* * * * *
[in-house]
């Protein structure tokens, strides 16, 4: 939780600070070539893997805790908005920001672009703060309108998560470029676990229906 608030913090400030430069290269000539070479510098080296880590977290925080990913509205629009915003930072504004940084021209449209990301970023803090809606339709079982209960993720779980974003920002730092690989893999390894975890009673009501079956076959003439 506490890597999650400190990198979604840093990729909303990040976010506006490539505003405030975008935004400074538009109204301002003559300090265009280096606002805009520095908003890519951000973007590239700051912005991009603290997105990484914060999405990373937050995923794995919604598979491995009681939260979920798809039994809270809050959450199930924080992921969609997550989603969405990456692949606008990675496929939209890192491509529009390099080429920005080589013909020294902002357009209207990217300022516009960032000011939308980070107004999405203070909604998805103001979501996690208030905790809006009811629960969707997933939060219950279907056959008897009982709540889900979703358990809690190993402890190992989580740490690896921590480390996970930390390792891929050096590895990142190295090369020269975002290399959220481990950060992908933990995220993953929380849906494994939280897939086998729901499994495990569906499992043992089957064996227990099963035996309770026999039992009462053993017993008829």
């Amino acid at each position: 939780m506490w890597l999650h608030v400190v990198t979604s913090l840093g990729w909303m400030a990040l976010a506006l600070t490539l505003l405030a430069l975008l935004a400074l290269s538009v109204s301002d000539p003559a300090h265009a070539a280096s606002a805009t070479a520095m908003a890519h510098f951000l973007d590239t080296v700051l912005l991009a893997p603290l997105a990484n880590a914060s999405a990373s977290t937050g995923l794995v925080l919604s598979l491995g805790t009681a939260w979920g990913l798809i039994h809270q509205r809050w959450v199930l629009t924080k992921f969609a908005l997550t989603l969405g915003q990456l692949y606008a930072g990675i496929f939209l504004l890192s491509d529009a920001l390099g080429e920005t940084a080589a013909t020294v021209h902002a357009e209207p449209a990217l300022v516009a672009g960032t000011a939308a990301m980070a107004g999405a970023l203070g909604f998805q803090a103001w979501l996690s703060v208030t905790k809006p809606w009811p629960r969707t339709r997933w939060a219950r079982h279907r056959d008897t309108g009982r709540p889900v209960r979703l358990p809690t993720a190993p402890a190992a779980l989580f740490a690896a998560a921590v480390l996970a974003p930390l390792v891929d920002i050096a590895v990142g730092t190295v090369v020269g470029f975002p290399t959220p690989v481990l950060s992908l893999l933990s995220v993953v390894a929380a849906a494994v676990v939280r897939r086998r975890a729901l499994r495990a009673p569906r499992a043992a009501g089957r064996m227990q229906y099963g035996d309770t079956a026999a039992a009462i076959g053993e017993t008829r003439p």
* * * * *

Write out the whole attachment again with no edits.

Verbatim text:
[in-house]
């Protein structure tokens, strides 16, 4: 939780600070070539893997805790908005920001672009703060309108998560470029676990229906 608030913090400030430069290269000539070479510098080296880590977290925080990913509205629009915003930072504004940084021209449209990301970023803090809606339709079982209960993720779980974003920002730092690989893999390894975890009673009501079956076959003439 506490890597999650400190990198979604840093990729909303990040976010506006490539505003405030975008935004400074538009109204301002003559300090265009280096606002805009520095908003890519951000973007590239700051912005991009603290997105990484914060999405990373937050995923794995919604598979491995009681939260979920798809039994809270809050959450199930924080992921969609997550989603969405990456692949606008990675496929939209890192491509529009390099080429920005080589013909020294902002357009209207990217300022516009960032000011939308980070107004999405203070909604998805103001979501996690208030905790809006009811629960969707997933939060219950279907056959008897009982709540889900979703358990809690190993402890190992989580740490690896921590480390996970930390390792891929050096590895990142190295090369020269975002290399959220481990950060992908933990995220993953929380849906494994939280897939086998729901499994495990569906499992043992089957064996227990099963035996309770026999039992009462053993017993008829």
């Amino acid at each position: 939780m506490w890597l999650h608030v400190v990198t979604s913090l840093g990729w909303m400030a990040l976010a506006l600070t490539l505003l405030a430069l975008l935004a400074l290269s538009v109204s301002d000539p003559a300090h265009a070539a280096s606002a805009t070479a520095m908003a890519h510098f951000l973007d590239t080296v700051l912005l991009a893997p603290l997105a990484n880590a914060s999405a990373s977290t937050g995923l794995v925080l919604s598979l491995g805790t009681a939260w979920g990913l798809i039994h809270q509205r809050w959450v199930l629009t924080k992921f969609a908005l997550t989603l969405g915003q990456l692949y606008a930072g990675i496929f939209l504004l890192s491509d529009a920001l390099g080429e920005t940084a080589a013909t020294v021209h902002a357009e209207p449209a990217l300022v516009a672009g960032t000011a939308a990301m980070a107004g999405a970023l203070g909604f998805q803090a103001w979501l996690s703060v208030t905790k809006p809606w009811p629960r969707t339709r997933w939060a219950r079982h279907r056959d008897t309108g009982r709540p889900v209960r979703l358990p809690t993720a190993p402890a190992a779980l989580f740490a690896a998560a921590v480390l996970a974003p930390l390792v891929d920002i050096a590895v990142g730092t190295v090369v020269g470029f975002p290399t959220p690989v481990l950060s992908l893999l933990s995220v993953v390894a929380a849906a494994v676990v939280r897939r086998r975890a729901l499994r495990a009673p569906r499992a043992a009501g089957r064996m227990q229906y099963g035996d309770t079956a026999a039992a009462i076959g053993e017993t008829r003439p």